In the Kaffir War and Griqualand West rebellion of 1878, Warren commanded the Horse and in the same year led British troops against the Bechuanas. In 1880 he returned to England, his new position being Instructor of Surveying at the Royal Engineers’ HQ in Chatham. He remained for four years. By now promoted to colonel, two years into his term the Admiralty interrupted, curious as to the whereabouts of a Mr Edward Henry Palmer.

An interesting chap, a fellow of St John’s College, Cambridge, and Lord Almoner’s Professor of Arabic at the university, Palmer’s credits also included translating the New Testament into Persian, writing poetry in Romany and investigating the Beduin and the secret sects of Syria. Wife Augusta was a daughter of the Count von Lorge, a Polish gentleman resident in Lubeck. Despite an impressive track record in derring-do, Mr Palmer overstretched himself when on a mission to the Sanai’s El-Tih desert, with the Admiralty dispatching Warren to find Palmer’s missing party.

On 22nd October 1882, during a Nile-side dinner hosted by a Madame Fitzgerald, the Duke of Connaught, at that time the governor of Cairo, received a telegram. The investigations were complete. Captured by the governor of Nakhl, Palmer and his companions Gill and Carrington had been taken to the edge of a precipice and offered the alternative of throwing themselves over or being shot.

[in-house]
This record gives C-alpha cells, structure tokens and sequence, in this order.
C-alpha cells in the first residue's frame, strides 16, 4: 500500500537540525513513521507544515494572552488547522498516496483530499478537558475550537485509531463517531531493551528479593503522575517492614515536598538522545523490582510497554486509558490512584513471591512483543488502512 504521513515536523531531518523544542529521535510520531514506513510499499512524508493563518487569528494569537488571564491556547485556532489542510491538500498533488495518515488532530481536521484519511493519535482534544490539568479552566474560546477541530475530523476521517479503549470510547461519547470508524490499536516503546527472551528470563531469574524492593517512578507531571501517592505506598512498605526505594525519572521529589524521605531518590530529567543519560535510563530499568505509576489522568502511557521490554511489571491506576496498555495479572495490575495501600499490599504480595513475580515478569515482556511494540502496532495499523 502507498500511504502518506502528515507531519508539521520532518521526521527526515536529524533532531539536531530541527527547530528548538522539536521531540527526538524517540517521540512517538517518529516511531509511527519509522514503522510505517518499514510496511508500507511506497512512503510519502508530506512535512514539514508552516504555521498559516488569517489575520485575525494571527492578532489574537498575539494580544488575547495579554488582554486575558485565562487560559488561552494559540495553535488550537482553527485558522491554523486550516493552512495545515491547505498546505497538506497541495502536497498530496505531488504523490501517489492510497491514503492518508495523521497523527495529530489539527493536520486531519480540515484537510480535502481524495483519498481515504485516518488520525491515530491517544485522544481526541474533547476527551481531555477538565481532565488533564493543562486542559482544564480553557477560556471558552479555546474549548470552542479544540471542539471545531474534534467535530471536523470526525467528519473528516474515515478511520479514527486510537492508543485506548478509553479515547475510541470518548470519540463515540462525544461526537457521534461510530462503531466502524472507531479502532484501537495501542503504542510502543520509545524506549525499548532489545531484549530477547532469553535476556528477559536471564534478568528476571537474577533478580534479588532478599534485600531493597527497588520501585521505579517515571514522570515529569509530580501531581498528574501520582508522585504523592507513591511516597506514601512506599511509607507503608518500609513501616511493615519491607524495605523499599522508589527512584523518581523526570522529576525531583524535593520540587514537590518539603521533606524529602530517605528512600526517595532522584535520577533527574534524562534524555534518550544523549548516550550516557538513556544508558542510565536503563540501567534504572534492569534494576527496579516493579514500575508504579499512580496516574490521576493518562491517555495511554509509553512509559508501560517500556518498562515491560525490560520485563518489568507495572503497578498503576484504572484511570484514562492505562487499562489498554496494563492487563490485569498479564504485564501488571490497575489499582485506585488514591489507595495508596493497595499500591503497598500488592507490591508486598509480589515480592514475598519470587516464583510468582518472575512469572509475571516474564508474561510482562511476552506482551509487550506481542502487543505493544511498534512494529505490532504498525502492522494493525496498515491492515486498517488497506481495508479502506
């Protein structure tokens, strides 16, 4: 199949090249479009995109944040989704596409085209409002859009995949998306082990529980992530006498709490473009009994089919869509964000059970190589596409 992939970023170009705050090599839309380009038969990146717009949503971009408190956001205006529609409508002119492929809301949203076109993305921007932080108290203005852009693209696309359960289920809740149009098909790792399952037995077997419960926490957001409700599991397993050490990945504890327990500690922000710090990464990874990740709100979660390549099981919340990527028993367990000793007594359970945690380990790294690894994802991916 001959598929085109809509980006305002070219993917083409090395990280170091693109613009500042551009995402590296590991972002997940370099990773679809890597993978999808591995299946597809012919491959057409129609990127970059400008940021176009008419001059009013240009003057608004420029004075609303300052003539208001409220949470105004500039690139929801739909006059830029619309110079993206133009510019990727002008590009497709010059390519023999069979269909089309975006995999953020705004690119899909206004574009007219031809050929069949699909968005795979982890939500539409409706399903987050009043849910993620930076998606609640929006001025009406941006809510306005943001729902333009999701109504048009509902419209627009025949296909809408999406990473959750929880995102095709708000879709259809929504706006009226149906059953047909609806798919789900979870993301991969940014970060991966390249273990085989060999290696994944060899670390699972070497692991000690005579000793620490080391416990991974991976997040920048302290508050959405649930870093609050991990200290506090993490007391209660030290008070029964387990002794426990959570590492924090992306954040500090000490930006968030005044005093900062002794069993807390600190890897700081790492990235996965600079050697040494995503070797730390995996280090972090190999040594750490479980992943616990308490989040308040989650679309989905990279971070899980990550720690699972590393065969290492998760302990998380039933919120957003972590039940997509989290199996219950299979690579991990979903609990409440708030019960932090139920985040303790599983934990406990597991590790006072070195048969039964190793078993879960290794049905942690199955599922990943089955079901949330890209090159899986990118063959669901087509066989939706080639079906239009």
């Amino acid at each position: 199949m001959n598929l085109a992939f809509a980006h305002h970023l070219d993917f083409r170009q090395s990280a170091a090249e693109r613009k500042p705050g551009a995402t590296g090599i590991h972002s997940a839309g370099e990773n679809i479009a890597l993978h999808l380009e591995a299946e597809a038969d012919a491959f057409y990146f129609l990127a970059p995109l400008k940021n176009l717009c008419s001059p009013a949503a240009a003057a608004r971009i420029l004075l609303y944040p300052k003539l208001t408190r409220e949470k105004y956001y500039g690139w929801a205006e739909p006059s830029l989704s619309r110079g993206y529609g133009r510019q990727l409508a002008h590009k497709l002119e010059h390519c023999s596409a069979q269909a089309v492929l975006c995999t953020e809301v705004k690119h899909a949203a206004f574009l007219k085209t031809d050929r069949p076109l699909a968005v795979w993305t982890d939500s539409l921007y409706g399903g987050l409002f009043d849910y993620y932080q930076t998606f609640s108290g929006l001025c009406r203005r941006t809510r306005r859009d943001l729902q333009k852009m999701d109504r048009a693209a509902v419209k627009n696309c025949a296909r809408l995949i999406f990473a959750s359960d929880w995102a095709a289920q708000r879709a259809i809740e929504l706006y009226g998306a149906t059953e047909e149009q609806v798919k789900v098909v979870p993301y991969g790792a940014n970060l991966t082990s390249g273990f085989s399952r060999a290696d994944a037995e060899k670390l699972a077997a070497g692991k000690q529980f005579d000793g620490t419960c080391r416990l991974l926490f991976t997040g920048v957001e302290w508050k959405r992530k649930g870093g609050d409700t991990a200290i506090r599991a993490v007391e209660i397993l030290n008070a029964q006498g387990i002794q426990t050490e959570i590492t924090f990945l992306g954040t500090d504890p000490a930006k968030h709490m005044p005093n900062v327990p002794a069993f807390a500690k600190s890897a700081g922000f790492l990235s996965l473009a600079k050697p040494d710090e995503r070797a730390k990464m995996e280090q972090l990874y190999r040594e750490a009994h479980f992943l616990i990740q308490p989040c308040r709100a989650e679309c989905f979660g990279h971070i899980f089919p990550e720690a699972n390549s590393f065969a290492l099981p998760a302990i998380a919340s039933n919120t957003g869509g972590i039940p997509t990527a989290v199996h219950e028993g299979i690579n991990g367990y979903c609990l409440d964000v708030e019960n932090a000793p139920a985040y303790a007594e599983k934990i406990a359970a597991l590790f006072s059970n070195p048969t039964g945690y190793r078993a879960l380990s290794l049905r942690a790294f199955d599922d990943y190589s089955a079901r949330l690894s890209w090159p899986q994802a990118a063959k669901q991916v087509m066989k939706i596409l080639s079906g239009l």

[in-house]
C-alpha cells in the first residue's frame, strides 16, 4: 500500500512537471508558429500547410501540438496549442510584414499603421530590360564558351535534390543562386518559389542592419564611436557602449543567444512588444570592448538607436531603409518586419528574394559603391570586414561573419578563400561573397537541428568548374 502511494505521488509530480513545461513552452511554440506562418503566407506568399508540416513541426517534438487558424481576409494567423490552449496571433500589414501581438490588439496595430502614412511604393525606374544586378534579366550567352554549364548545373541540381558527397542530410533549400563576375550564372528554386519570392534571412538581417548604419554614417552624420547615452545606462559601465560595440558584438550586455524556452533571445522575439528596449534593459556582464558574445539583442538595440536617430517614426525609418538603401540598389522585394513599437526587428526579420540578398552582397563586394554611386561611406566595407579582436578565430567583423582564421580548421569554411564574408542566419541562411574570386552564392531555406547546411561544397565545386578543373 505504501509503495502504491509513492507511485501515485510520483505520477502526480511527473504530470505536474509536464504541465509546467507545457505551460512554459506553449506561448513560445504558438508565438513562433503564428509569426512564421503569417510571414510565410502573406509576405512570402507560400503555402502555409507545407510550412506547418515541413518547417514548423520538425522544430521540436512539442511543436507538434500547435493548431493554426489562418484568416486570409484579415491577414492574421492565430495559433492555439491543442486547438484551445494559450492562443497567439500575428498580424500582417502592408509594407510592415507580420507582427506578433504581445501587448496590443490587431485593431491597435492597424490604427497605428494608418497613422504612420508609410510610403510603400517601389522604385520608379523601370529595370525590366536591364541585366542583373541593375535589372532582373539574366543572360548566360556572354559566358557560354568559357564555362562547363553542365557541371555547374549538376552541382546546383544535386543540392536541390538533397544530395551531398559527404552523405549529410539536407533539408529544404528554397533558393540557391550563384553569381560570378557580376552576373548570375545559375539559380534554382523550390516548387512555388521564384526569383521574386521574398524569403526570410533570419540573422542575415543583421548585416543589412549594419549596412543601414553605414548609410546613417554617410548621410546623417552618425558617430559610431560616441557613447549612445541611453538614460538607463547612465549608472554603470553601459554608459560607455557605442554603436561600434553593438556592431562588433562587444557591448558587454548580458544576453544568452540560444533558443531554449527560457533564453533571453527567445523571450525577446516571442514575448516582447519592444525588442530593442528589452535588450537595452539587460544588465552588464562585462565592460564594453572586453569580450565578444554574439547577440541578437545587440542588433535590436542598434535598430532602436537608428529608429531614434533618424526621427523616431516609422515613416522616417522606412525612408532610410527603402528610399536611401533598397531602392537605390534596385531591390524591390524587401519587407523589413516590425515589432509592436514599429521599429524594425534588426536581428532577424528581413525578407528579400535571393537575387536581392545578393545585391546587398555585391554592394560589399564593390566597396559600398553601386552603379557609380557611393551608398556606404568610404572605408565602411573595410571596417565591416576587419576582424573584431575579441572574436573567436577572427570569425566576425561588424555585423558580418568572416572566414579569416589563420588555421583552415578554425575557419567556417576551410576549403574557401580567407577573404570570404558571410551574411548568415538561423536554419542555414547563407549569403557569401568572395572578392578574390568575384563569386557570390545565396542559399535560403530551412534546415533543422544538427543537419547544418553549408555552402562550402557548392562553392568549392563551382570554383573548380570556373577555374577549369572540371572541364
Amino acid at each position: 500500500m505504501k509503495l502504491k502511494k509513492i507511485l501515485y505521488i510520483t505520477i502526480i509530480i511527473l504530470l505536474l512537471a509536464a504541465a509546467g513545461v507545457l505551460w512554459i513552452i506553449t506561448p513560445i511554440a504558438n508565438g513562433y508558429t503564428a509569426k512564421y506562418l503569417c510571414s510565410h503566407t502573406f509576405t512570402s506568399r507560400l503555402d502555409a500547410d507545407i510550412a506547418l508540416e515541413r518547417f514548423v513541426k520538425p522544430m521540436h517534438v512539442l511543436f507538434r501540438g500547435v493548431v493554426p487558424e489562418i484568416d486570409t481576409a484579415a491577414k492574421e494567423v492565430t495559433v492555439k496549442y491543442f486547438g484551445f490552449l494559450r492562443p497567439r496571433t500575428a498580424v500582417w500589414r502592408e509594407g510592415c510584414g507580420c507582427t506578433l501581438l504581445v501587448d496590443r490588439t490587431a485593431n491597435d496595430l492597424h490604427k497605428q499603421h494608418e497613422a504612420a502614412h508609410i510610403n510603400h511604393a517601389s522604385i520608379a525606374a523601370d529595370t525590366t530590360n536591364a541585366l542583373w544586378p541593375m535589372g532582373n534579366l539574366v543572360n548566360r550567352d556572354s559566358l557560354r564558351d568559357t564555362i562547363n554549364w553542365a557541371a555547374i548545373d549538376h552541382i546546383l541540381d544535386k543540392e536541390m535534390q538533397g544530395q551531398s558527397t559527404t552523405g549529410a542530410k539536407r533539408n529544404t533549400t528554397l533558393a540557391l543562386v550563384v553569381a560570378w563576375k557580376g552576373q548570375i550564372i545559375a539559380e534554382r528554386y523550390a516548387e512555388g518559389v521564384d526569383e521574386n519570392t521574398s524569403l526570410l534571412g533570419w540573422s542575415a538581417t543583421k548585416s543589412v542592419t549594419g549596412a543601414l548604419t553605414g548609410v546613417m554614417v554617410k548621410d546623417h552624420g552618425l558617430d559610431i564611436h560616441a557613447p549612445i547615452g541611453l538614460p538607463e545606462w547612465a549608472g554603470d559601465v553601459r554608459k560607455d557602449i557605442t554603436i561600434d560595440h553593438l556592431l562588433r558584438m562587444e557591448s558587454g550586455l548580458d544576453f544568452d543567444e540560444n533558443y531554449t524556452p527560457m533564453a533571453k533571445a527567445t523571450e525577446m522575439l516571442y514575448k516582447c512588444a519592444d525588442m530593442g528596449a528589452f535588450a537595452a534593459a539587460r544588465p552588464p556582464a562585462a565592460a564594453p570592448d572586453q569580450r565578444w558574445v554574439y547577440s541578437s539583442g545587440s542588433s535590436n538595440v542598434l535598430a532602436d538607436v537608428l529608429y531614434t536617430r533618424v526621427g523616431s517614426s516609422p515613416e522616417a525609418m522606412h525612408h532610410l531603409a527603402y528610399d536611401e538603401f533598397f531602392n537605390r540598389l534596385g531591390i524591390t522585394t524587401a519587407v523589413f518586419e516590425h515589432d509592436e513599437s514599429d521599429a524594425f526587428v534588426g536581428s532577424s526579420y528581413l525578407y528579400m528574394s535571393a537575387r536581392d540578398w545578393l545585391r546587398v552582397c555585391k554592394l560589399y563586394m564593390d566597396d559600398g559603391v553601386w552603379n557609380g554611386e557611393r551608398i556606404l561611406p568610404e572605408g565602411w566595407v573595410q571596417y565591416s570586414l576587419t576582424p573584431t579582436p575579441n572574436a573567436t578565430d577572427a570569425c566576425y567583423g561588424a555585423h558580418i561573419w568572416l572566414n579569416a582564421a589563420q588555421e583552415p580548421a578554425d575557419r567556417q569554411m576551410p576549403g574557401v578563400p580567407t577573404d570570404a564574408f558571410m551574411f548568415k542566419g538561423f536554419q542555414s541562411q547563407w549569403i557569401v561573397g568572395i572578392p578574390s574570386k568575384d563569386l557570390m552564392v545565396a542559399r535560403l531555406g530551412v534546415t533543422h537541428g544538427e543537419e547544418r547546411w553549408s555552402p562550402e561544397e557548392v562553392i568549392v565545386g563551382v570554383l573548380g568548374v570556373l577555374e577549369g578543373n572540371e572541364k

Always Worth Saying, Going Postal
The precipices of Sinai.
Ascent of the Lower Range of Sinai,
David Roberts
Public Domain

Palmer covered his eyes and jumped. The bullet-riddled bodies of Captian William Gill, R.E., and Lieutenant Harold Charrington, R.N., were recovered by Warren. Palmer’s were yet to be found. Four days later, the Foreign Office received the following: ‘Suez, Oct 26th, The remains of Captian Gill and Leuit Charrington have been found and identified. Of Professor Palmer nothing certain. The Beduins are very hostile, those compromised threatening to attack Col. Warren’s party.’ Warren ploughed on and after following a trail of looted baggage intercepted three Beduins, one of whom wore a tobacco pouch belonging to Charrington. The Beduin claimed the pouch a gift from Ali Murshed, Sheikh of Terebin, who became the prime suspect in the killing of the Palmer party.